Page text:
U.S. Rep. Bob Good. Courtesy of the Good campaign.

Some of us are old enough to remember the 1960s sci-fi TV show “Lost in Space.” Specifically, the robot named, well, Robot, who is memorable for the line “Danger, Will Robinson, danger!” whenever the 9-year-old was in jeopardy. 

Today, I modify that line: Danger, dear readers, danger! I am about to engage in political speculation.

Now, I realize that warning means some of you will come running rather than running away, but such is the nature of political punditry.

An additional warning: I will name-check both Edmund Burke and Archimedes.

If all that’s not enough to scare you off, then let’s buckle up for a wild ride. I’m going to attempt to show how the current political turmoil among Lynchburg Republicans could potentially endanger the 5th District congressman, Rep. Bob Good, R-Campbell County.

First, let’s rewind to last November: Republicans swept the three seats available on the Lynchburg City Council. Adding those to the two Republicans already on the seven-member council meant that Republicans had their first majority on council in decades — or maybe ever, depending on how you do the counting. Some of you may think that it’s surprising that Lynchburg didn’t already have a Republican council but that just goes to show how misunderstood the Hill City is; it’s a more complicated place politically than outsiders realize. Two years ago my wife and I went to Lynchburg to sell a car and then went downtown to celebrate our good fortune by dining at one of the wonderful restaurants on the Bluff Walk overlooking the James River. We discovered that we had arrived during Lynchburg’s Pride Night.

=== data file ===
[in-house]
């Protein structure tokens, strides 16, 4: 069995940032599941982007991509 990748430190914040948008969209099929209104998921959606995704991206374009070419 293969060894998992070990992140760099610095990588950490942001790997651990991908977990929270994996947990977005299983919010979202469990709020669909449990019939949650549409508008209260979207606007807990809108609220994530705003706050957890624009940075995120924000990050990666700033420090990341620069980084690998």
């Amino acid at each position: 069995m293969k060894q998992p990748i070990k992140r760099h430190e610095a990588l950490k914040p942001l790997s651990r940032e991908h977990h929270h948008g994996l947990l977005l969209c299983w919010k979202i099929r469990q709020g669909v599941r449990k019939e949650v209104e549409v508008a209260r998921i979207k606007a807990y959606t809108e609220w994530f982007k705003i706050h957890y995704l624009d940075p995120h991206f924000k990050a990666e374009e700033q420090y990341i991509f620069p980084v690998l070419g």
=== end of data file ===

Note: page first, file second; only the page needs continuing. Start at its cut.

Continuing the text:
Anyway, Lynchburg Republicans gained a majority on the council, which put them in a position to elect one of their own as mayor. They immediately broke into two factions — or, perhaps more accurately, two previously existing factions were now expanded, and had something significant to fight over. The essence of the problem was that the three winning Republicans came from different places on the conservative spectrum. The two Republicans already on the council were Chris Faraldi and Jeff Helgeson. For lack of better terms, I’ll describe Faraldi as a more traditional (some might say normal) conservative and Helgeson as a harder-right conservative. The newly elected Republicans were Stephanie Reed (a more traditional Republican), Larry Taylor (who is difficult to characterize and seems unaligned with either faction) and Marty Misjuns (from the harder-right segment of the party).